Album released 11/09/2011
"A tour de force" - NME (8/10)
"Start clearing some space at the top of the those Best of 2011 lists" - music OMH (9.5/10)
"an album of exceptional and understated maturity and beauty" - Drowned In Sound (8/10)
"Not only a snapshot of burgeoining adulthood, but also of Slow Club's singularly impressive songwriting ability" - BBC
"a revelation" - The Sunday Times
"Ridiculously spine-tingling" - The Fly (4.5/5)
"a compelling, ambitious musical leap forward" - Music Week
"a meaty, muscular noisy and ambitious beast of an album" - Uncut 4/5
"the duo has evolved from being among the best of an indie pop field.. to carving out a distinct niche for itself" - Pitchfork
Two years on from their critically acclaimed debut, Slow Club release their new album Paradise on September 12th.
Produced by Luke Smith – of sadly departed electro band Clor and producer of Foal's Mercury nominated Total Life Forever – their new album is a far cry from the rattling pop of their debut Yeah So. With its swooning but raucous take on doo-wop and its frazzled, fragile representation of soul inspired rock, Paradise is typical of a band whose members divide their obsessions between Destiny's Child and Noise-pop.
"With the first album we'd probably played those songs about 1000 times before we actually made the record," says Charles Watson, guitarist and one songwriting half of Slow Club, of the band's debut, Yeah, So. "And for this one," says Slow Club's other half, Rebecca Taylor, "we locked ourselves away in this little room in Finsbury Park in north London. And we forced ourselves to write in a very different way."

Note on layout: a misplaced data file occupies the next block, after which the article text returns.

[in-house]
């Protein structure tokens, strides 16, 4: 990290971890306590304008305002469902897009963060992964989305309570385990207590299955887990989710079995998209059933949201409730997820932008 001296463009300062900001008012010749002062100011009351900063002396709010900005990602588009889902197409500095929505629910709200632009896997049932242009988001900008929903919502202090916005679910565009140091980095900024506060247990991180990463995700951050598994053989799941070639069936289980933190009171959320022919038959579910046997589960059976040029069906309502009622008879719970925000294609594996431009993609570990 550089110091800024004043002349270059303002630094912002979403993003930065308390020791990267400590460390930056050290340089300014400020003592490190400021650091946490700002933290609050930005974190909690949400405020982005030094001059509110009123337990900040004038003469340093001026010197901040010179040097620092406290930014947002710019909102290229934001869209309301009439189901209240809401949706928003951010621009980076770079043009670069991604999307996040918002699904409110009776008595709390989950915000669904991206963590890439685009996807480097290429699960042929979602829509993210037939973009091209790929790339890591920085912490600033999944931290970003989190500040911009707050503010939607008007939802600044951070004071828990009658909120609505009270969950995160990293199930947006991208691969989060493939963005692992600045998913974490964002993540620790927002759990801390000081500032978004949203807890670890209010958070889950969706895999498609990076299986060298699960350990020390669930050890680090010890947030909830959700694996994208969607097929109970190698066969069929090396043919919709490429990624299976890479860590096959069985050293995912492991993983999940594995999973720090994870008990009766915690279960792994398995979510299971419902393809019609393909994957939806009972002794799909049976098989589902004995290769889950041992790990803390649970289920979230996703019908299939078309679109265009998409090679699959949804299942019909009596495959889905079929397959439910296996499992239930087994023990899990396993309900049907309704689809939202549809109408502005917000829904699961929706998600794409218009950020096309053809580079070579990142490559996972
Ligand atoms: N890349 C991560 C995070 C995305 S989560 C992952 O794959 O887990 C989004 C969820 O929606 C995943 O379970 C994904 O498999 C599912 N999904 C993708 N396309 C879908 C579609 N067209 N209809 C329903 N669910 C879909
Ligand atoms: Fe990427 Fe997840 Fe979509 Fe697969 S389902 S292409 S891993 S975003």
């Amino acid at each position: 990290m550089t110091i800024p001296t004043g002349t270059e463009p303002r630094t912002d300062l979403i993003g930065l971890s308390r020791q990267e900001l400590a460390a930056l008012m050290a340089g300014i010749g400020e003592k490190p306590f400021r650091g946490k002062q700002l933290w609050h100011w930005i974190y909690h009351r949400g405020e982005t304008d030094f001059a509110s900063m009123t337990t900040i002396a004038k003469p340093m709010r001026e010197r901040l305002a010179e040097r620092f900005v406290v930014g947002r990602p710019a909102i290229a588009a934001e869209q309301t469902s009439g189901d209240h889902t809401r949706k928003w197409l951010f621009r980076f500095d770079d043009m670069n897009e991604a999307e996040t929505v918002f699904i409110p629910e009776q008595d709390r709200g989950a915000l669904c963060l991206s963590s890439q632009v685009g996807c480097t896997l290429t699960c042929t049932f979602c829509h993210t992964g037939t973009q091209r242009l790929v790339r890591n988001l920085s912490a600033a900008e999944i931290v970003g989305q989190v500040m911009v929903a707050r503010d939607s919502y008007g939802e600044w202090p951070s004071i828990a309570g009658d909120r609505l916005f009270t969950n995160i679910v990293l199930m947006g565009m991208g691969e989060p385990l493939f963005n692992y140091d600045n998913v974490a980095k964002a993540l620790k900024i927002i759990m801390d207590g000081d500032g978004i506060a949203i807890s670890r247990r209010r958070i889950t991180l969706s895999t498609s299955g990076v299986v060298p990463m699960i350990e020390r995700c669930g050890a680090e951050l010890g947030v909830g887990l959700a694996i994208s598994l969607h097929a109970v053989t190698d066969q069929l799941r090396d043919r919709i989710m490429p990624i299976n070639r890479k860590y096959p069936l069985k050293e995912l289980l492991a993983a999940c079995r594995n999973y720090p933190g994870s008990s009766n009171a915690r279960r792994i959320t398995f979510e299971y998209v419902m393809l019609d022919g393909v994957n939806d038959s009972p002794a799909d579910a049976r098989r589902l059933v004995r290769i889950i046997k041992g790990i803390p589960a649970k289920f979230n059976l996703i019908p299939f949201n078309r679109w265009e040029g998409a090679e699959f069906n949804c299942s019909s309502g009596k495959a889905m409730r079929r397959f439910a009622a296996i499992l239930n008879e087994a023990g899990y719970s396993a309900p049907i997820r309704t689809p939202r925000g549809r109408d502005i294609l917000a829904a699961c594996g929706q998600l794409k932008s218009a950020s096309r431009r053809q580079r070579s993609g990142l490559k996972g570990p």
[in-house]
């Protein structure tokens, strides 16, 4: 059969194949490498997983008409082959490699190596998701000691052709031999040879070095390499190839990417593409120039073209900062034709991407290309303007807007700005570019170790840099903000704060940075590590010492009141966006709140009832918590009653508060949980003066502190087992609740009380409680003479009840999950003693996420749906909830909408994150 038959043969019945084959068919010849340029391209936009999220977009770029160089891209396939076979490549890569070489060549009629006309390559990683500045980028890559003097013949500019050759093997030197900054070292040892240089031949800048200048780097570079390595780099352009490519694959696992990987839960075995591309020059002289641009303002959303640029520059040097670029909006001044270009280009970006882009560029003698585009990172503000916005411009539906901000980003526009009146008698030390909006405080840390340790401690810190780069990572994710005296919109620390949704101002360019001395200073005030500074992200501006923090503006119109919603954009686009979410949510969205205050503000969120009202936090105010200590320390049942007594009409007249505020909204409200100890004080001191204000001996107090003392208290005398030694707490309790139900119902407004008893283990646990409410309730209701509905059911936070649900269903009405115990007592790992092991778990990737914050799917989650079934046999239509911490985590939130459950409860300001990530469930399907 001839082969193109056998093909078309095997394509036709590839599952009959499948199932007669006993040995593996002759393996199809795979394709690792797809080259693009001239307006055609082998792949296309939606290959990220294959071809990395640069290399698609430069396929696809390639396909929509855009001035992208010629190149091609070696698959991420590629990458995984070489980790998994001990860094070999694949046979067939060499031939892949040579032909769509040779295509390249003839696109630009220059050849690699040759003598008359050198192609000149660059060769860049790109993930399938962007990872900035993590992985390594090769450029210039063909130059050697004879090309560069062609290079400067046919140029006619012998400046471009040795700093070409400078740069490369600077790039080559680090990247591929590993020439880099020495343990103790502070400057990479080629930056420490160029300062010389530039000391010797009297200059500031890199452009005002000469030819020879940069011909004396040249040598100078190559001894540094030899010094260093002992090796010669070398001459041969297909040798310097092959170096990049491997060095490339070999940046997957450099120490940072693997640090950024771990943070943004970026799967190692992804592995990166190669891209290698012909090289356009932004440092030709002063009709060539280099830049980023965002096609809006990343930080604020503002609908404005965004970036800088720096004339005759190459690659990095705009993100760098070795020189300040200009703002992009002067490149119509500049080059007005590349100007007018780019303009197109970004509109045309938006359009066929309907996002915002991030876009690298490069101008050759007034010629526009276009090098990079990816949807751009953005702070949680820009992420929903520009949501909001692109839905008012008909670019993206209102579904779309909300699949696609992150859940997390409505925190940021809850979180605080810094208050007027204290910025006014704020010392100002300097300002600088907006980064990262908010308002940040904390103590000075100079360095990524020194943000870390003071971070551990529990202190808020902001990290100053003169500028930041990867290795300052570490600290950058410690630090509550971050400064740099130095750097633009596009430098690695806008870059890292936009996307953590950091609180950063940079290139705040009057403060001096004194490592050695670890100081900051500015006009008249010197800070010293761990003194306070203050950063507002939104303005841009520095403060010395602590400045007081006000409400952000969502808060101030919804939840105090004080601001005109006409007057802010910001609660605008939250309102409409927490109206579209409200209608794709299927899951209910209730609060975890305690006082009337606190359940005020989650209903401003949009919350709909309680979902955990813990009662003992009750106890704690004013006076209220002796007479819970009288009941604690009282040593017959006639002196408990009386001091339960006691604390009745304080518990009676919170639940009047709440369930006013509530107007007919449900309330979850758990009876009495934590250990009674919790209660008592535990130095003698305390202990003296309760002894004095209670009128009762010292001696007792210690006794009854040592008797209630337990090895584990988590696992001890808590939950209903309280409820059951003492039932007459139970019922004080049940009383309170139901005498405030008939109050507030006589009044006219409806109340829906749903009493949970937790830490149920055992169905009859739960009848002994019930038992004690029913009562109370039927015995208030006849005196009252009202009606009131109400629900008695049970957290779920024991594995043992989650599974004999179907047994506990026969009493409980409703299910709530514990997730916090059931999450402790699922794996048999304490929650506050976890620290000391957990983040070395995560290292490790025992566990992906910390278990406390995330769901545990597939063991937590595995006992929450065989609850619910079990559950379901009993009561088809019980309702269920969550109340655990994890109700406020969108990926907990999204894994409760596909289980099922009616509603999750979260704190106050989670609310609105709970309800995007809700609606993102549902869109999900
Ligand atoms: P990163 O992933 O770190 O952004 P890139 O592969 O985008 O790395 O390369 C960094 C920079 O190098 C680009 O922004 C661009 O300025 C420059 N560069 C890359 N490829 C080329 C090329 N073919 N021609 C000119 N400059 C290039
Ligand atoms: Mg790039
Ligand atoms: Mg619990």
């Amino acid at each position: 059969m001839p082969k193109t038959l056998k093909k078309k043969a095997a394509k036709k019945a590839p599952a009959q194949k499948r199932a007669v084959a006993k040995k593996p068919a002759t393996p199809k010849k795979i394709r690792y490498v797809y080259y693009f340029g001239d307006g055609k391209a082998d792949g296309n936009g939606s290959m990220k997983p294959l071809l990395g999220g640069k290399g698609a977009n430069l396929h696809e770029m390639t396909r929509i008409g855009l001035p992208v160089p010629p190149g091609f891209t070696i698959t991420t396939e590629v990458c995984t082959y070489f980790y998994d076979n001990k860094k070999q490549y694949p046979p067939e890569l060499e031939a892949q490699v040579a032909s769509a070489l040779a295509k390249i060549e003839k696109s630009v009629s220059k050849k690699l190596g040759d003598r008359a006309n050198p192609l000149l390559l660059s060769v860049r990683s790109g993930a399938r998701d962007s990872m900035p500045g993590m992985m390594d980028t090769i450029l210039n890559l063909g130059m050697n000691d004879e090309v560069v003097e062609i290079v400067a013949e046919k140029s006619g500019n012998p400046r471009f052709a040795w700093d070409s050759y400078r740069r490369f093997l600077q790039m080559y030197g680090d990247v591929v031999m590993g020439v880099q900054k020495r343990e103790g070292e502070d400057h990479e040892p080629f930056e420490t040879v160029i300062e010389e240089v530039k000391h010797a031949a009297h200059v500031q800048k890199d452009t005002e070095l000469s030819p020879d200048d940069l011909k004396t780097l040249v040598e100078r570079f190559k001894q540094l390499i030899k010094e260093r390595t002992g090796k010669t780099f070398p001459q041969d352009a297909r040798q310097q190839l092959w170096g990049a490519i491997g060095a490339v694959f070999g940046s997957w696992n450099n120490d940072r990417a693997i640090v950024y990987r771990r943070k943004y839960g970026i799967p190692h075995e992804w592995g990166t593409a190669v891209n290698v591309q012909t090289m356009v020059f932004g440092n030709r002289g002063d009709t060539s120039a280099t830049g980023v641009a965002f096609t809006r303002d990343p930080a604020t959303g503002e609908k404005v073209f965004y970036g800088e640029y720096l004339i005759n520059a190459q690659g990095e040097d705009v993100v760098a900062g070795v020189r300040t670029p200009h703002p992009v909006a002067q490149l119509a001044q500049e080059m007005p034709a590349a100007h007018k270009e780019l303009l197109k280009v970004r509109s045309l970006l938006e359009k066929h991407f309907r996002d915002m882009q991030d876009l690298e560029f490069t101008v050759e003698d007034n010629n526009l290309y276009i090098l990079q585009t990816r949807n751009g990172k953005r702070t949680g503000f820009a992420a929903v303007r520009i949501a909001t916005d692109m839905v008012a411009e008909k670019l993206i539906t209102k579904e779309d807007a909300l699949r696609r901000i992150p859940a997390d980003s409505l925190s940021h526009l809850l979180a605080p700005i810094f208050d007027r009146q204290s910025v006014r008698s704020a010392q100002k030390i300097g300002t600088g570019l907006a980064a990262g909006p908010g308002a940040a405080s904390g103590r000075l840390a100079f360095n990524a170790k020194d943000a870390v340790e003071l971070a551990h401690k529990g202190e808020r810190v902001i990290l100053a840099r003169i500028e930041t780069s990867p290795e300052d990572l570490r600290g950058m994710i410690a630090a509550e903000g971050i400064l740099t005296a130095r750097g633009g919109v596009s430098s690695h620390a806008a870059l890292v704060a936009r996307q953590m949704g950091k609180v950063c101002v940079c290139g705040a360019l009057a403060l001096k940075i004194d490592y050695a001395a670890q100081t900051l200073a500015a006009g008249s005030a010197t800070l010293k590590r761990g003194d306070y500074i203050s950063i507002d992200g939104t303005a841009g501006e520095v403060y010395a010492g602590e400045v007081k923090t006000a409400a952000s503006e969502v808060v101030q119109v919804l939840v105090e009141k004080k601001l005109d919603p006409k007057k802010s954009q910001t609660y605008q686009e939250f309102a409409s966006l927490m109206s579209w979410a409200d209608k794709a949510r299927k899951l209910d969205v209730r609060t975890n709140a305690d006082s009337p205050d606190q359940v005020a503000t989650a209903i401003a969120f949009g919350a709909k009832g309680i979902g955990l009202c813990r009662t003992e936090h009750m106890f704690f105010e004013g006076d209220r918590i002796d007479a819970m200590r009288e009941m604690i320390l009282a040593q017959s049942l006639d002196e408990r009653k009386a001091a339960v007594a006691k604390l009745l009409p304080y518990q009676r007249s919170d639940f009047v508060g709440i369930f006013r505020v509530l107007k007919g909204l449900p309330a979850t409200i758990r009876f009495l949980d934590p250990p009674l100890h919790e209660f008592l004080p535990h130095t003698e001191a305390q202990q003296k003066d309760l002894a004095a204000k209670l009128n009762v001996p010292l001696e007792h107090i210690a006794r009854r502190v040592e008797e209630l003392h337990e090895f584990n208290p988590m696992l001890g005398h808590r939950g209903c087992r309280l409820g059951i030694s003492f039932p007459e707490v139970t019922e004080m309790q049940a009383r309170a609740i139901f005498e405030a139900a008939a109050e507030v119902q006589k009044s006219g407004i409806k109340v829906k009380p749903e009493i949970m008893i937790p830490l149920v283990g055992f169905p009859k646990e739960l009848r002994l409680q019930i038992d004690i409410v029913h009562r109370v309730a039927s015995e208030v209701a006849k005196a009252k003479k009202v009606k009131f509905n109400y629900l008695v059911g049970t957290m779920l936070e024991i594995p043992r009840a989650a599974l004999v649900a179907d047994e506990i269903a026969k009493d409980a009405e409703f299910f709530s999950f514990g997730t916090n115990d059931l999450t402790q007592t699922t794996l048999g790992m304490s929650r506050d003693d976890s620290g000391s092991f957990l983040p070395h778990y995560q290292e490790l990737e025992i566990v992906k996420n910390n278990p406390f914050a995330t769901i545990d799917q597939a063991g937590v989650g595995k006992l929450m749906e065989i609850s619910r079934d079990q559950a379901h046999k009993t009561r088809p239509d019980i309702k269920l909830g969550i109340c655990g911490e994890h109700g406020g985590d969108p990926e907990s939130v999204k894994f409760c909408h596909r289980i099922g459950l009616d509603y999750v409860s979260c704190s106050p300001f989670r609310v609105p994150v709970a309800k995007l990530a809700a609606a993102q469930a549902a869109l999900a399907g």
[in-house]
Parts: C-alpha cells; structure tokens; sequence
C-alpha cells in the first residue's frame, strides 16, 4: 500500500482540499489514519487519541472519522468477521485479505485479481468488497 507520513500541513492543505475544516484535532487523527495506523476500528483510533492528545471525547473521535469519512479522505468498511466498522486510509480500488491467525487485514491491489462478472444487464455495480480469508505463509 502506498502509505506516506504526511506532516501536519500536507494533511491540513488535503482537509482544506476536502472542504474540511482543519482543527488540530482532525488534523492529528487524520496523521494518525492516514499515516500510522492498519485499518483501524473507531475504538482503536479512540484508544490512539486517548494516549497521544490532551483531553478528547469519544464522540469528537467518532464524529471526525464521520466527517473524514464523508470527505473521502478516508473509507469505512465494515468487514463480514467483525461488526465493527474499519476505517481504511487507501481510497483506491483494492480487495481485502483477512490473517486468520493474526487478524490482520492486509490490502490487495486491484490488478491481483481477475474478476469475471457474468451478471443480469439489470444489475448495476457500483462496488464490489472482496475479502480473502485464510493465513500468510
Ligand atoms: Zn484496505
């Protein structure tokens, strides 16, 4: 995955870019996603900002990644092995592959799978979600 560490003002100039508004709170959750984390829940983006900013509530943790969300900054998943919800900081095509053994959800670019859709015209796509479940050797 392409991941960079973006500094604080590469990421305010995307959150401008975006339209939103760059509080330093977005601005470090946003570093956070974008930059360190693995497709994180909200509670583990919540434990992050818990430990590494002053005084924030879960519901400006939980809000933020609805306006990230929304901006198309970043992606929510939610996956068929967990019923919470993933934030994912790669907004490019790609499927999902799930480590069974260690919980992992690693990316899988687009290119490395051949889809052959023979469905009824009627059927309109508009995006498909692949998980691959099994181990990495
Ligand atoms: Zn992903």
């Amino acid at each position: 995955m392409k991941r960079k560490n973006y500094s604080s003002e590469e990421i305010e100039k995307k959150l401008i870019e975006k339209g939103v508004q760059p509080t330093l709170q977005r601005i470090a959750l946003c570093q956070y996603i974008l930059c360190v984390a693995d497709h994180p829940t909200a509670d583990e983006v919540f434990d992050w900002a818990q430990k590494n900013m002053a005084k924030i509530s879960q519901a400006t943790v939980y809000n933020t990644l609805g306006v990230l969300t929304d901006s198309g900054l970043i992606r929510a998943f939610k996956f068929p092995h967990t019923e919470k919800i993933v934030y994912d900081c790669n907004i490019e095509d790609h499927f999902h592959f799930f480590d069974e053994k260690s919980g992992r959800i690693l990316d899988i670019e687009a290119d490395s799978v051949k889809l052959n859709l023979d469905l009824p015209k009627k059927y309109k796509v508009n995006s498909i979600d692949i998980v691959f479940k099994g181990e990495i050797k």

The songwriting proved to be a cathartic experience - "I think we both wanted to move away from our obsessions on the first album, and look more at our families, and how the loss of someone you love can affect you," says Charles, before adding: "but we do still end up coming back to love and heartbreak, we can't help it."
"So, death and shagging pretty much sum this album up," says Rebecca. "Yeah," agrees Charles sardonically, "cocks, fannies and death. That's our thing."
The band's sophomore album consists of ten songs which capture the duo's idiosyncratic dynamic, at once both upbeat and melancholic, and a perfect balance of masculine and feminine. Even when the melody is gorgeously light, or the riffs are delivered with furious delight, there are still lyrics such as Where I'm Waking's despondently romantic: "I can feel you getting closer..Don't think about when things get older".